$9.00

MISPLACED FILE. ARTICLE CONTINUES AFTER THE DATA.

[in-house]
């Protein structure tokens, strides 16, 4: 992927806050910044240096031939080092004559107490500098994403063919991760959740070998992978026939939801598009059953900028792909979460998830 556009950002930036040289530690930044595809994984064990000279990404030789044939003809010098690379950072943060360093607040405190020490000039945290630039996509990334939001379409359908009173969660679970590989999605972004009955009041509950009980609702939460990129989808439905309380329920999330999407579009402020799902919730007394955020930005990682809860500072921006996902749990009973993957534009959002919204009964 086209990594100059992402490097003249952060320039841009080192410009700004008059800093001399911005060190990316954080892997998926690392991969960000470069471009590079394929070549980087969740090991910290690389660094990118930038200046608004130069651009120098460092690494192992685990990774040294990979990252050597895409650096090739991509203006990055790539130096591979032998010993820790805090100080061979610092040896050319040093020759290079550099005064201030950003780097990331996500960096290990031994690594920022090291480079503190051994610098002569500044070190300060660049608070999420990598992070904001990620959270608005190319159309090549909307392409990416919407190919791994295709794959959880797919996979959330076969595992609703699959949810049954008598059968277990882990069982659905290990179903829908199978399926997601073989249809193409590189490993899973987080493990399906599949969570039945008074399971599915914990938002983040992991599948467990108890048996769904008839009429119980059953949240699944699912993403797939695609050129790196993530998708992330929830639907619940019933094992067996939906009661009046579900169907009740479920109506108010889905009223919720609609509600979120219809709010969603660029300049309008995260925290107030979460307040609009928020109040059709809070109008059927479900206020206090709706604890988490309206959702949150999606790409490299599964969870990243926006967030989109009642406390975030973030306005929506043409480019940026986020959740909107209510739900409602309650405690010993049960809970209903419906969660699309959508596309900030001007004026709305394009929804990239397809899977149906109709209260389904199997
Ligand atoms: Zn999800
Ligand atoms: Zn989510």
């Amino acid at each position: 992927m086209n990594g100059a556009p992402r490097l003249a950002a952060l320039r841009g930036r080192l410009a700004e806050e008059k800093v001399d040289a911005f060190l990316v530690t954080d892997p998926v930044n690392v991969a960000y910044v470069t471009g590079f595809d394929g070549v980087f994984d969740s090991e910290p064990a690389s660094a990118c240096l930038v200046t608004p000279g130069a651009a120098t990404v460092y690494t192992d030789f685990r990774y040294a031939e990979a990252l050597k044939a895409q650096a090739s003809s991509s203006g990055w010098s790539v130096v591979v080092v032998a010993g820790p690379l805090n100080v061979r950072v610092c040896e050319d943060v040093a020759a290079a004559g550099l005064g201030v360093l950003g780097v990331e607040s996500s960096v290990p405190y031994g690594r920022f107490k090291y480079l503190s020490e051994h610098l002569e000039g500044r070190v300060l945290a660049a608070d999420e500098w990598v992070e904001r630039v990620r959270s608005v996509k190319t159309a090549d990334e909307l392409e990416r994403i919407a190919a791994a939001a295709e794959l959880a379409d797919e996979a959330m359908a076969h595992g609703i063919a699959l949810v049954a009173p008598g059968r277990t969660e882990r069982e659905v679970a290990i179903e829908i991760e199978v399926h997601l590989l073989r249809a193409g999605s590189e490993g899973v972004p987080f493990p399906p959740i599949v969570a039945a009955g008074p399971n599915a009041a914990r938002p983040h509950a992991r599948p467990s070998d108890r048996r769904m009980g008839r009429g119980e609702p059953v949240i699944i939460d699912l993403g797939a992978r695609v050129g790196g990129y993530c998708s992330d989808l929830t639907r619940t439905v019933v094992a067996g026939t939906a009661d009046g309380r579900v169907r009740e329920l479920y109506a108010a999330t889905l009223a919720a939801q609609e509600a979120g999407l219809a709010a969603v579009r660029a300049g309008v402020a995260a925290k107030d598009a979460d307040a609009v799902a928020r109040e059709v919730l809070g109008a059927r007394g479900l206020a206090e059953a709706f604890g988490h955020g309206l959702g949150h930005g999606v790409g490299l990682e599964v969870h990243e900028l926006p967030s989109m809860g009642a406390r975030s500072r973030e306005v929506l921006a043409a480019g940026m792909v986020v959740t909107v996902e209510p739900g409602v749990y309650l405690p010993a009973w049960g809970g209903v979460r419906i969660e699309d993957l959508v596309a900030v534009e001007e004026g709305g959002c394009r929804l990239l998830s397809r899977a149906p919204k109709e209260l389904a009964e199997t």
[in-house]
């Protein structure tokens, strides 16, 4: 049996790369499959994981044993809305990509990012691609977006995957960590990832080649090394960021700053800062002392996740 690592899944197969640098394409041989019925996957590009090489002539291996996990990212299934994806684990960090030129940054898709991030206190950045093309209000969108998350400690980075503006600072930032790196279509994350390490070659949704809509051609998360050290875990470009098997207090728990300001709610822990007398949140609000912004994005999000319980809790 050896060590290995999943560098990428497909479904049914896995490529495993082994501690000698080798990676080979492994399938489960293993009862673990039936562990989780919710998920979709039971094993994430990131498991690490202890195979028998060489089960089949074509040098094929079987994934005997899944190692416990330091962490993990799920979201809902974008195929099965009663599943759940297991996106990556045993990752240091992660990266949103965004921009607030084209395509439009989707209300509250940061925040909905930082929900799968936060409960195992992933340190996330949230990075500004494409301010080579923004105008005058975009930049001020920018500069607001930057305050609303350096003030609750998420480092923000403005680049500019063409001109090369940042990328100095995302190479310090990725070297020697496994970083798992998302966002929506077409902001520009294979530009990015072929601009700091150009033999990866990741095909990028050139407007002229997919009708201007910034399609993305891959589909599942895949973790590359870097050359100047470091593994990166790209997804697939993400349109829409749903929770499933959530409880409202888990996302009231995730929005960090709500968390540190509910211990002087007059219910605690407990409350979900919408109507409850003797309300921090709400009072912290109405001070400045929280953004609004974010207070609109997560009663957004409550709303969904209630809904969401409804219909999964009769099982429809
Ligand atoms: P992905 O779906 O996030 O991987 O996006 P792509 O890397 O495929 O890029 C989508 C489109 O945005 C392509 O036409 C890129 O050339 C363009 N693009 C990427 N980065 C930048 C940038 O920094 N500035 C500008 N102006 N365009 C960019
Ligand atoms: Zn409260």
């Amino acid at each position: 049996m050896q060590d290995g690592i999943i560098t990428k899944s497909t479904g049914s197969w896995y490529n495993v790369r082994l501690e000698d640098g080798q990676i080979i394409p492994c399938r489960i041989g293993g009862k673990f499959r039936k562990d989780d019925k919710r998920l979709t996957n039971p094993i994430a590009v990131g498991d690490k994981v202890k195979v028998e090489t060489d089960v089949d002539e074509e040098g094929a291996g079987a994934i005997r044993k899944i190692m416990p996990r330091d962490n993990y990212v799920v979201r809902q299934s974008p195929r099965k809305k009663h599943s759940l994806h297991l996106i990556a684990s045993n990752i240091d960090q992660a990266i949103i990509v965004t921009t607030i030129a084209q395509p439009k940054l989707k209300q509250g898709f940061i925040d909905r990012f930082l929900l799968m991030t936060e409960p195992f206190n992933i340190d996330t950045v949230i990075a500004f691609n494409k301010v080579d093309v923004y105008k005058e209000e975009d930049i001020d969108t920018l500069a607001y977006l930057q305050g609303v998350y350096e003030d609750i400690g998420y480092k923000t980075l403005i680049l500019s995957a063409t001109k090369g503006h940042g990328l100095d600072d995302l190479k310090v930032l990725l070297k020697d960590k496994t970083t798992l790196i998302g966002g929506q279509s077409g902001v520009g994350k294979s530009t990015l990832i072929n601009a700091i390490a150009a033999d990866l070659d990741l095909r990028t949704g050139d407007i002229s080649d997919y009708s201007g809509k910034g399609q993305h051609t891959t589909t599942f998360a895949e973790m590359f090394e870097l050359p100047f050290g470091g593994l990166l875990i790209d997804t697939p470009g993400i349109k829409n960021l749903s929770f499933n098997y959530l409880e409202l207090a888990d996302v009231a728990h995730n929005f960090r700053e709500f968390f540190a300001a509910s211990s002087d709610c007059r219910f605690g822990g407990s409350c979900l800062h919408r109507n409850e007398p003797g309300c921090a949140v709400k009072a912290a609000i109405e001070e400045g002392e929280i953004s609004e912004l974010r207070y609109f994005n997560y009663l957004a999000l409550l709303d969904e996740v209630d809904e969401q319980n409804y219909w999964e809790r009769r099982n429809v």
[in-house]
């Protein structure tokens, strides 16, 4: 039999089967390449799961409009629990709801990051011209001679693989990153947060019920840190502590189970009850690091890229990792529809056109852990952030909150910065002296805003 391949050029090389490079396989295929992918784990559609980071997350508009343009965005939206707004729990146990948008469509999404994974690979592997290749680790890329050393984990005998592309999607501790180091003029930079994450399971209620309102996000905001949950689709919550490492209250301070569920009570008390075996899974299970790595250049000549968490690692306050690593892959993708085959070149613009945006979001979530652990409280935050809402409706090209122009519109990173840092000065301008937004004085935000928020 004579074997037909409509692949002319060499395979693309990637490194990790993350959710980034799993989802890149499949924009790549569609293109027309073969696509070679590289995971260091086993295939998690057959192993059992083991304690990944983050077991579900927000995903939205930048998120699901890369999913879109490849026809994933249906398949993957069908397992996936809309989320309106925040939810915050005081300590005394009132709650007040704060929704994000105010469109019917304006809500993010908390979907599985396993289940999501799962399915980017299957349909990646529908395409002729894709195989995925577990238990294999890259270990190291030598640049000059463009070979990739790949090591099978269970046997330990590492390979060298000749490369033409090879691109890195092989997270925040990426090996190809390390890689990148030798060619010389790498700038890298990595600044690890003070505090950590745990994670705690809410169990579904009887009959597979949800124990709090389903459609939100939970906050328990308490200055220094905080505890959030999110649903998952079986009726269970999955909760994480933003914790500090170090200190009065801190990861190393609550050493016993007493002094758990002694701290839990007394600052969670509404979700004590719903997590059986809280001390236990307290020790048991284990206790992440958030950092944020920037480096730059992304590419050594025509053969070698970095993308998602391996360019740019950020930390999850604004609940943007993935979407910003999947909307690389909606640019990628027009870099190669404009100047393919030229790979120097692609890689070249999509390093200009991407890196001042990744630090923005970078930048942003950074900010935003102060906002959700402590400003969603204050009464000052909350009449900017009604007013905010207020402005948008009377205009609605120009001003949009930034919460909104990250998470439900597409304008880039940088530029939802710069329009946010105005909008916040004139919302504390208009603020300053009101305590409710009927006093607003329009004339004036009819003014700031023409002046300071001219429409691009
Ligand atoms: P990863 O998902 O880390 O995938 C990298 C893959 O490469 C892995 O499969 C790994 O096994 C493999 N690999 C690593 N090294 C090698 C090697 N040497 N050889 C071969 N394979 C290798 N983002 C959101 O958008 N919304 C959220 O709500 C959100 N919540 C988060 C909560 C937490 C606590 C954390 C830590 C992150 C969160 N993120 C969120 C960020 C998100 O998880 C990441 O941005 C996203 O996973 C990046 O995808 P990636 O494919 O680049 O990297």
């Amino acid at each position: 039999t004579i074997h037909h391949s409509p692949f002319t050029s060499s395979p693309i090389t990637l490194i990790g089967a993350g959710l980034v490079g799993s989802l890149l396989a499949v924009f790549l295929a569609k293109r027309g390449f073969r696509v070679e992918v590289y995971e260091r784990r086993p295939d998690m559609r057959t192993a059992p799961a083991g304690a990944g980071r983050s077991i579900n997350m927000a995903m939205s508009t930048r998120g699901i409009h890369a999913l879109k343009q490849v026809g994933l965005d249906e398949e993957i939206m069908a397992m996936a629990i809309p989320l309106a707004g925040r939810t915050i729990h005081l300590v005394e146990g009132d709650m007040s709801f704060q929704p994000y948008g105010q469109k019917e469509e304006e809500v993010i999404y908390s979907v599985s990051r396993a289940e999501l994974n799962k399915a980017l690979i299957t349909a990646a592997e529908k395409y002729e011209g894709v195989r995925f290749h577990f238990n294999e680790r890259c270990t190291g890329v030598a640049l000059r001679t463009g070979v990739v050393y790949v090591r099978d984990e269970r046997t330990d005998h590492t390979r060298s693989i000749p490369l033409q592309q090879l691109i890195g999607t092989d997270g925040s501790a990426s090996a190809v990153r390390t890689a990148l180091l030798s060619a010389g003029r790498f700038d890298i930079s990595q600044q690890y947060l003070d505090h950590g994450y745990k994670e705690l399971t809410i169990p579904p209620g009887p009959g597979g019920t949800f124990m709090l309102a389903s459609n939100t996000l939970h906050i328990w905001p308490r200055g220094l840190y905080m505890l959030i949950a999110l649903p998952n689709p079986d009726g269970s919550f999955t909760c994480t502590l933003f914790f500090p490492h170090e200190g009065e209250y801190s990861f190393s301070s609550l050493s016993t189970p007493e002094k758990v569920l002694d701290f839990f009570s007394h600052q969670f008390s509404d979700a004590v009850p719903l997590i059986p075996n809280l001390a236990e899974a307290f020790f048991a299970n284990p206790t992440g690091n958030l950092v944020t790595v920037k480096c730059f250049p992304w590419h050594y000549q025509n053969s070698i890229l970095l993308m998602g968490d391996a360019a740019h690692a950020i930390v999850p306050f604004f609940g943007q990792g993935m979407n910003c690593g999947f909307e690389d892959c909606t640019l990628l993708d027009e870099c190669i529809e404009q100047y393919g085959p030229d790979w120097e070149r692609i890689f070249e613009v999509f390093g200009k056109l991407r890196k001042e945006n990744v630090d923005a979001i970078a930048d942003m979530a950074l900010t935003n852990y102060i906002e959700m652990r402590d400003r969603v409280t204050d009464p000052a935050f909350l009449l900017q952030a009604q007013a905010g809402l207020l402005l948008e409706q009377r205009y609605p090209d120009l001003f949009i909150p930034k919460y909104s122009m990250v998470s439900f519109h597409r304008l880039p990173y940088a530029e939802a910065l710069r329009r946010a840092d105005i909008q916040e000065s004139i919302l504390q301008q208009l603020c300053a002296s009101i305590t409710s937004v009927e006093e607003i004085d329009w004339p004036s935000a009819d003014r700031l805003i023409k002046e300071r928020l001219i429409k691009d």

• "Power metal has always been as fun as it is ridiculous. I may be overstepping my bounds, but if any bands care to disagree, let their dragons smite me where I stand. Dark Moor has been around since, what feels like, the beginning of time. Actually, it was closer to the late '90s when _Shadowland_ was released. Since their glorious debut into the golden halls of classical influenced power metal, the band has gone through serious line-up changes, including the 2003 departure of vocalist Elisa Martin. I would say that Dark Moor has changed drastically since 1999, but then again I would be overstepping my bounds. Fans have been divided over Martin led Dark Moor versus the new line-up with rich tenor Alfred Romero taking vocal duties. _Ancestral Romance_ is the band's eighth album, continuing the tradition of making music which sounds like battle themes for "Final Fantasy" games. _Ancestral Romance_ travels down well worn paths dug and paved by Blind Guardian, Helloween and Stratovarius. In fact, Dark Moor does nothing which breaks tradition with European power metal as well as previous releases. Despite its conceptual shortcomings, _Ancestral Romance_ does everything it should, at the right time and with the level of energy which soars straight through a vaulted roof.Stark realism hasn't always been a popular subject for power metal, as most albums are dedicated to high fantasy and various forms of speculative fiction. _Ancestral Romance_ deviates slightly with its pastoral paintings dedicated to Spanish folklore. If I could describe a song as framed and gilded in ornate gold, I would. While there is some historic truth to many songs, the level of fiction present is enough to make Rhapsody of Fire blush. Everything is inspired by actual events, and those events have been dramatized, exaggerated and heavy diffused. There are some obvious Spanish songs, such as the Don Quixote ballad " Tilt at Windmills", while others are more specific, like the Rodrigo Díaz de Vivar centered "Mio Cid". The Spanish Golden Age is usually not a popular period of inspiration, however, "Ah, Wretched Me" and its tribute to Pedro Calderón de la Barca says otherwise. _Ancestral Romance_ reads like the syllabus to a grad level Spanish literature class. It's exclusivity and somewhat obscure subject matter makes this portion of the record a highlight and selling point.There are, however, downfalls such as the middle selection entitled "Just Rock". I would try to brush this song off as a poor translation, but anything named "Just Rock" has one unfortunate conclusion. The congratulatory nature of "Just Rock" and masculine celebration of music in general feels silly as a midpoint pep rally which no one asked for. I am not pointing any fingers, but "Just Rock" may or may not have the lyrics "You feel the beat, you get a shock / when your soul harmonized with rock". This song completely disrupts a perfect afternoon with a coerced battle hymn. Dark Moor interrupts your picnic by dragging their muddy feet on the blanket. Luckily, after this shipwreck, the album moves along swimmingly until the end._Ancestral Romance_ could also be praised for its position on tempo. Speed, for Dark Moor, isn't necessarily the end goal as with most power metal. While the ferocity of DragonForce and Sonata Artica is fun, it is sometimes treated as a technical checkmate. Dark Moor coasts at midspeed while still showing off technical prowess and unnecessary bass solos. The cruising speed of Manowar's _In Glory Ride_ and Iced Earth's _Night of the Stormrider_ worked fine in the past and works again for _Ancestral Romance_.It is hard to fault a band for doing everything with textbook style and predictable grace. Dark Moor has made it apparent they intend on skipping forward with little to no change. There is some admiration granted to an artist working through a style over the course of eight albums. Each album is another step in becoming folk heroes or possibility having their faces engraved on coins. _Ancestral Romance_ , for better or worse, is everything you expect it to be and nothing more." - chroniclesofchaos.com